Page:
It’s rare to see two countries get along – especially when their cultures couldn’t be any more different. It seems inevitable that misunderstandings will arise when it comes to different cultures experiencing each other, even in an age where we can learn all about how the other side lives beforehand. It takes a special kind of push to get two countries to take a true look at each other, and, eventually, to respect what the other is capable of. It’s why it comes as such a surprise that the efforts of passionate individuals from both sides have helped countries like Japan and Russia experience each other’s cultures and improve overall relations.
The people behind the passion
It certainly isn’t a match made in heaven, as the difference in culture leaves a rather large gap. However, the effort of the Chodiev Foundation has acted as a bridge to help people from both countries understand the other. It all started with the ambitions of Patokh Chodiev, who wanted to help Japan get more exposure in Russia, as well as the other way around. It led to the formation of the ICF, and the sharing of culture via festivals and programs.
The festivals that form the bridge
While a massive difference in culture can often lead to more than a few misunderstandings, there is also a fascination that comes with wanting to experience how the other side lives. It’s the baseline that allows the ICF to make waves in international relations. For example, the Russians have generally been interested in Japan’s technological sector, as well as their way of life. J-Fest, which is one of the festivals being sponsored by the International Chodiev Foundation is primarily focused on learning about Japanese culture and technology. There is no shortage of lectures and workshops for those interested, as well as concerts for those who want more entertainment out of their festivals.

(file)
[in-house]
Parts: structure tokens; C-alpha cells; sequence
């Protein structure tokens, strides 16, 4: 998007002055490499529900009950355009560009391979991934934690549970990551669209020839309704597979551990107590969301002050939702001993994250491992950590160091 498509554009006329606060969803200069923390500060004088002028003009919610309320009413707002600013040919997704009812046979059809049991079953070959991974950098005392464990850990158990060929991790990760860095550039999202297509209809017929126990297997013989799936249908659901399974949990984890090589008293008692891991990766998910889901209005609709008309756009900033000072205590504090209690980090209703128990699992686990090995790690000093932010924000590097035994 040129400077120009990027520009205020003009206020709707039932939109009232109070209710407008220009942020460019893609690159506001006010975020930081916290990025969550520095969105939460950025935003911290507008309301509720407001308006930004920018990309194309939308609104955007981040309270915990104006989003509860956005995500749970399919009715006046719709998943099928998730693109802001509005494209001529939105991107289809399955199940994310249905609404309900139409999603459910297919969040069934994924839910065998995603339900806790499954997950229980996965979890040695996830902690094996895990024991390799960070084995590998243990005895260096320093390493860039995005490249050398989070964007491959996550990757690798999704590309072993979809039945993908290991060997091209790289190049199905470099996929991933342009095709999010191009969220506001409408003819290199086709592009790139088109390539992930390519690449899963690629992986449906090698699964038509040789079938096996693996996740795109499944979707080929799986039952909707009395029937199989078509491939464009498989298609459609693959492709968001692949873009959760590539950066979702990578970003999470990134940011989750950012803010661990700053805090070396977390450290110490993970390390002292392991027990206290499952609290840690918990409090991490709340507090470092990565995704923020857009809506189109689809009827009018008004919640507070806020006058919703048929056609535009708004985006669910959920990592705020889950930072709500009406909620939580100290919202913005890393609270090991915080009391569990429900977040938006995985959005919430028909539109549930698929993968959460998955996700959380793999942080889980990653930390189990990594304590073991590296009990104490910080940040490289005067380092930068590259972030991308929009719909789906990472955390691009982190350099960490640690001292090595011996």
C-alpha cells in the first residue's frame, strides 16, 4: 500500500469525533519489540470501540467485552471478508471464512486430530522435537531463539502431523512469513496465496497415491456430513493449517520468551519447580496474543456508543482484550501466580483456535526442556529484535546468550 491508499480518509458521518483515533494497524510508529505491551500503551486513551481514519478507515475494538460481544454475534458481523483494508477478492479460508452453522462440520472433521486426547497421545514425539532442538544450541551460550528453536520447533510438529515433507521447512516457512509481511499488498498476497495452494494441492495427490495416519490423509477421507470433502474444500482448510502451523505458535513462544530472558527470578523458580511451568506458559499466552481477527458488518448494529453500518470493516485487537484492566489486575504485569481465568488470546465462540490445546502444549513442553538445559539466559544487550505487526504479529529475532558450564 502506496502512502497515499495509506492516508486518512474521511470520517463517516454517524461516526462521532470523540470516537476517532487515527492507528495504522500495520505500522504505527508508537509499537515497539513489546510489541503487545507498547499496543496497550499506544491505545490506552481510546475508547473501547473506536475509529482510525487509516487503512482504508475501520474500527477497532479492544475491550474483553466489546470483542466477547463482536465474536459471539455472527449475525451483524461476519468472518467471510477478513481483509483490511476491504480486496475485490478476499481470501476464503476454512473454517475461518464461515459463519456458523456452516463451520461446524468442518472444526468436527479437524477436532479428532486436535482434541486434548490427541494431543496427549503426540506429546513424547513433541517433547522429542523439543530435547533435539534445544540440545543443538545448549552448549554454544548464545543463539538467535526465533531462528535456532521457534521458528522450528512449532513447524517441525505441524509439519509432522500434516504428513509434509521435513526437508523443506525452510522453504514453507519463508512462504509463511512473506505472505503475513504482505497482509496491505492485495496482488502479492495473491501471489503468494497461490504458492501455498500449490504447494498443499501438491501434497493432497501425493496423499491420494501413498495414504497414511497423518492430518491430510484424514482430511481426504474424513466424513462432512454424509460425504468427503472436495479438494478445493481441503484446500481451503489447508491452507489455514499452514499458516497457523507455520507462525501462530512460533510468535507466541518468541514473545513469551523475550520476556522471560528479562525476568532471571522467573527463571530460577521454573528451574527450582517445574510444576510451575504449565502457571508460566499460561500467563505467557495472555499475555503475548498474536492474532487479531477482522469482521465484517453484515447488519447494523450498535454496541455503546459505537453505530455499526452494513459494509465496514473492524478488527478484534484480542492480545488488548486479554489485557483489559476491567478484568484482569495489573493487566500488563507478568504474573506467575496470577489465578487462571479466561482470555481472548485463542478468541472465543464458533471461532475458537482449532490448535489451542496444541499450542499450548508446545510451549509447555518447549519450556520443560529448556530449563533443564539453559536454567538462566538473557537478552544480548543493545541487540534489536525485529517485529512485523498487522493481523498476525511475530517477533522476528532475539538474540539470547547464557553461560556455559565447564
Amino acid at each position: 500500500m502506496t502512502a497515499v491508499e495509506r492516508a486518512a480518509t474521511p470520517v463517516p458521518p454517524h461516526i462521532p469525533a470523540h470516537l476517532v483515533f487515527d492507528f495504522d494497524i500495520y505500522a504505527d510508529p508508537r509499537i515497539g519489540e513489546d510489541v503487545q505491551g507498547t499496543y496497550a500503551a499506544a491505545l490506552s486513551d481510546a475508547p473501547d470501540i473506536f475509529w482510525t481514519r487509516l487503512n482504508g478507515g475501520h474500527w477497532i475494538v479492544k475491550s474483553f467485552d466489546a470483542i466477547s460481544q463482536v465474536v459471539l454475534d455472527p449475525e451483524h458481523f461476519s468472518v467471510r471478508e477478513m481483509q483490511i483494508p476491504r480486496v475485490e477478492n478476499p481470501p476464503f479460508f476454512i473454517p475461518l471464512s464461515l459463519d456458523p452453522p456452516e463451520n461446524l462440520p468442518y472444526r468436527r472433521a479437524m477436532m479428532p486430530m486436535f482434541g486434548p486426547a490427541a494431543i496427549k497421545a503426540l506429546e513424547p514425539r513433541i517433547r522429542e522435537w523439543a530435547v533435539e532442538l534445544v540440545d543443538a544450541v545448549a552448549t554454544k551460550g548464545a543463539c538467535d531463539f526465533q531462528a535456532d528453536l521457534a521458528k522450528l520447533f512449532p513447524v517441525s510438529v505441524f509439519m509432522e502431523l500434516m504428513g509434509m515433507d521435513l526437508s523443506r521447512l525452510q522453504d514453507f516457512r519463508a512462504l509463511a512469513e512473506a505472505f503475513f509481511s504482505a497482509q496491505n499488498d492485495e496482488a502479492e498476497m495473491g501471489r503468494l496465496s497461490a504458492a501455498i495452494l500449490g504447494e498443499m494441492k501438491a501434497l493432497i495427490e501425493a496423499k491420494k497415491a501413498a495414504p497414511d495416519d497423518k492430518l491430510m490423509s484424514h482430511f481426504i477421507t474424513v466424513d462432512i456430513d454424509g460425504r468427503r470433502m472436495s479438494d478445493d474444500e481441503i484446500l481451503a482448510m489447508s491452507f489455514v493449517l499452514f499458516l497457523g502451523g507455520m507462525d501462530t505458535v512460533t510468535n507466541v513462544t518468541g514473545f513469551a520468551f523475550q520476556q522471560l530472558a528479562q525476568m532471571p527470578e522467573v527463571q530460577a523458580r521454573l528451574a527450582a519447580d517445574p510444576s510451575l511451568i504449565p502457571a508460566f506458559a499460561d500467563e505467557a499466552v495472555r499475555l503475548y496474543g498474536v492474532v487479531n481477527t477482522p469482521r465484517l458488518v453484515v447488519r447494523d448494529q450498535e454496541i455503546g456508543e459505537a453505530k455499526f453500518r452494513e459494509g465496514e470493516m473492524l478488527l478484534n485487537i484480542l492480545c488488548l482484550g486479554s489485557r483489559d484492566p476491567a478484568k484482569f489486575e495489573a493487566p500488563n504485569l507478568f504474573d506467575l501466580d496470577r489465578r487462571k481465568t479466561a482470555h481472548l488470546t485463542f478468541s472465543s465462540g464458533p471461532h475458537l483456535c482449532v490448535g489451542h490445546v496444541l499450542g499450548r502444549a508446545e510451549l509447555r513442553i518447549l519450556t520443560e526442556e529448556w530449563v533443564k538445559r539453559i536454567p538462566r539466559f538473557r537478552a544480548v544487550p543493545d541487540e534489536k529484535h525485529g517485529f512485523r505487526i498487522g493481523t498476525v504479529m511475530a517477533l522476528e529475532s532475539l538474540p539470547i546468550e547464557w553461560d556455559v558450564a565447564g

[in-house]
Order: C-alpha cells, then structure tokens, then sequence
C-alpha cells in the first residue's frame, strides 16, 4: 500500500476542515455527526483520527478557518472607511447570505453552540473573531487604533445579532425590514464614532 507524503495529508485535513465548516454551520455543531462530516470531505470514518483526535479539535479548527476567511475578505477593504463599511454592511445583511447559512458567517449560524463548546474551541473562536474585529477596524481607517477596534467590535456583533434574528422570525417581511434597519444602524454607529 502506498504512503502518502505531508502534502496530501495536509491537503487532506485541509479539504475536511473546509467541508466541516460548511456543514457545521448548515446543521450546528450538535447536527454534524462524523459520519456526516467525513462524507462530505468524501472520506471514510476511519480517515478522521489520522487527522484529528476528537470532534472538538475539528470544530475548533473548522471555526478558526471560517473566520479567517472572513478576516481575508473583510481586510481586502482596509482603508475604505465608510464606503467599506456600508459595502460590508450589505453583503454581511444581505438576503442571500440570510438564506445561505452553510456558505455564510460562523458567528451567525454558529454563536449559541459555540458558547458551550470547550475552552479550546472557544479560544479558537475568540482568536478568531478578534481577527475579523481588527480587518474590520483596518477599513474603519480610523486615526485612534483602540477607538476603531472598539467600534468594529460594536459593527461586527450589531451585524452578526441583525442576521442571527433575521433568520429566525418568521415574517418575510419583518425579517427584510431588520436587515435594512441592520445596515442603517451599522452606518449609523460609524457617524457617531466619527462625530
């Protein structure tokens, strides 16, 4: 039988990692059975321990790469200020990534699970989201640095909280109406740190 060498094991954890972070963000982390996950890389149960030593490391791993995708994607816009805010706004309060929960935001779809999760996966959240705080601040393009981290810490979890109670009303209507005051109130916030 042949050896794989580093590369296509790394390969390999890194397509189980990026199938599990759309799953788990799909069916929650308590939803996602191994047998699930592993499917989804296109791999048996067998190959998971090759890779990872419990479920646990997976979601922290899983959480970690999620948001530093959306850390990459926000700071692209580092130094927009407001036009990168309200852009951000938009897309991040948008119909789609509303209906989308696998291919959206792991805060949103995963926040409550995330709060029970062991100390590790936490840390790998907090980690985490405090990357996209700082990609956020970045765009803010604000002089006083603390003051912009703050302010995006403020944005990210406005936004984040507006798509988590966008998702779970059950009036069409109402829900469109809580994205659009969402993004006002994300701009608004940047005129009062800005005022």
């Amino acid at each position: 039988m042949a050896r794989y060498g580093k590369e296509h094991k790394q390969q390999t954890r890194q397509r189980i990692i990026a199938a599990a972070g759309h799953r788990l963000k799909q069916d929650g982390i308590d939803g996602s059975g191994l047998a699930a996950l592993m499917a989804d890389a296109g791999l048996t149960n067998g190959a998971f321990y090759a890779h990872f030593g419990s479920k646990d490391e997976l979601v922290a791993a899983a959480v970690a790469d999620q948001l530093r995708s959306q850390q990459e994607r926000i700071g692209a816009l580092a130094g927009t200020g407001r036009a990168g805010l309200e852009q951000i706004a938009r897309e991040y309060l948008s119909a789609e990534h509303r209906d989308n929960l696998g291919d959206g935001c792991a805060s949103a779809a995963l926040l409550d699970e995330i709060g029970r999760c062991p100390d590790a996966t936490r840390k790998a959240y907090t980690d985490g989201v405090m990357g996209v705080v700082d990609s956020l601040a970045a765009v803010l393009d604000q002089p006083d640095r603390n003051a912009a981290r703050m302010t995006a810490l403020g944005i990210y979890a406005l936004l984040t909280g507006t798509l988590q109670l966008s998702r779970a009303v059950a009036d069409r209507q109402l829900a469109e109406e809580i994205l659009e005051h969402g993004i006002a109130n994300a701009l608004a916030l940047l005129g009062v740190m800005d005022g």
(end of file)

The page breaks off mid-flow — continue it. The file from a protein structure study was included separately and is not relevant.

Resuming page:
The Japanese counterpart, on the other hand, is the Exchange festival, which is all about appreciating the theatre scene in Russia. The Exchange is a huge deal in Japan, as a festival that lasts a whopping eight entire months. It’s one of the most significant programs that the ICF has sponsored and is popular enough that even tourists are drawn to this festival!
The collections that forge bonds
To conclude, it isn’t just the festivals that are making waves as far as Japan’s relationship with Russia goes. Japan is home to some of the most masterfully crafted pieces of art – which include the Kubota collection. Crafted by the late great Itchiku Kubota, these speciality kimonos are dyed with an age-old process called Tsujigahana. As a matter of fact, many aspects of the original dying process have been lost to time, with Kubota creating his unique spin based off years of trial and error. It’s a sight to behold and one of the many reasons why Japan is getting so much exposure in Russia and the rest of the world. There’s no denying the fact that cultures can transcend borders.
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